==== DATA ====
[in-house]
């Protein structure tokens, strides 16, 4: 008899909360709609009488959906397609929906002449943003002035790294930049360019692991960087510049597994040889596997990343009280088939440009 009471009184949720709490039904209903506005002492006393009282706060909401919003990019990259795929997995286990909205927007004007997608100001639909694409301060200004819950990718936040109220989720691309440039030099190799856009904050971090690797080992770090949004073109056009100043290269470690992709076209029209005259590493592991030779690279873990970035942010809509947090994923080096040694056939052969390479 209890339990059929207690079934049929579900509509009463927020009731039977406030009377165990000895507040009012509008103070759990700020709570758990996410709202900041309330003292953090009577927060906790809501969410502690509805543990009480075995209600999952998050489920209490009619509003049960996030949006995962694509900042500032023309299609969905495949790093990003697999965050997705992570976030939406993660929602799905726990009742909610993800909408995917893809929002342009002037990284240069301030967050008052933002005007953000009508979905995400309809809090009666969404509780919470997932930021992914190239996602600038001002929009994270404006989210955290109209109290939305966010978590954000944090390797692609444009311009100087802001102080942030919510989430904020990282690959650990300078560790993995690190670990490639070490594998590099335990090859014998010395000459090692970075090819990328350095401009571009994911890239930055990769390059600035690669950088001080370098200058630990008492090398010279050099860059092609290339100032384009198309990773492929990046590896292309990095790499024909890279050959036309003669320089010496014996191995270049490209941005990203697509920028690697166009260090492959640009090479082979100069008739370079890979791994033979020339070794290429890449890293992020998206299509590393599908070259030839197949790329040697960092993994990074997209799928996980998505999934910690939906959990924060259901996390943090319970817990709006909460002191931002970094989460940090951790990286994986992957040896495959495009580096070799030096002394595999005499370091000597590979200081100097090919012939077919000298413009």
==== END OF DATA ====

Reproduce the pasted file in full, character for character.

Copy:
[in-house]
């Protein structure tokens, strides 16, 4: 008899909360709609009488959906397609929906002449943003002035790294930049360019692991960087510049597994040889596997990343009280088939440009 009471009184949720709490039904209903506005002492006393009282706060909401919003990019990259795929997995286990909205927007004007997608100001639909694409301060200004819950990718936040109220989720691309440039030099190799856009904050971090690797080992770090949004073109056009100043290269470690992709076209029209005259590493592991030779690279873990970035942010809509947090994923080096040694056939052969390479 209890339990059929207690079934049929579900509509009463927020009731039977406030009377165990000895507040009012509008103070759990700020709570758990996410709202900041309330003292953090009577927060906790809501969410502690509805543990009480075995209600999952998050489920209490009619509003049960996030949006995962694509900042500032023309299609969905495949790093990003697999965050997705992570976030939406993660929602799905726990009742909610993800909408995917893809929002342009002037990284240069301030967050008052933002005007953000009508979905995400309809809090009666969404509780919470997932930021992914190239996602600038001002929009994270404006989210955290109209109290939305966010978590954000944090390797692609444009311009100087802001102080942030919510989430904020990282690959650990300078560790993995690190670990490639070490594998590099335990090859014998010395000459090692970075090819990328350095401009571009994911890239930055990769390059600035690669950088001080370098200058630990008492090398010279050099860059092609290339100032384009198309990773492929990046590896292309990095790499024909890279050959036309003669320089010496014996191995270049490209941005990203697509920028690697166009260090492959640009090479082979100069008739370079890979791994033979020339070794290429890449890293992020998206299509590393599908070259030839197949790329040697960092993994990074997209799928996980998505999934910690939906959990924060259901996390943090319970817990709006909460002191931002970094989460940090951790990286994986992957040896495959495009580096070799030096002394595999005499370091000597590979200081100097090919012939077919000298413009």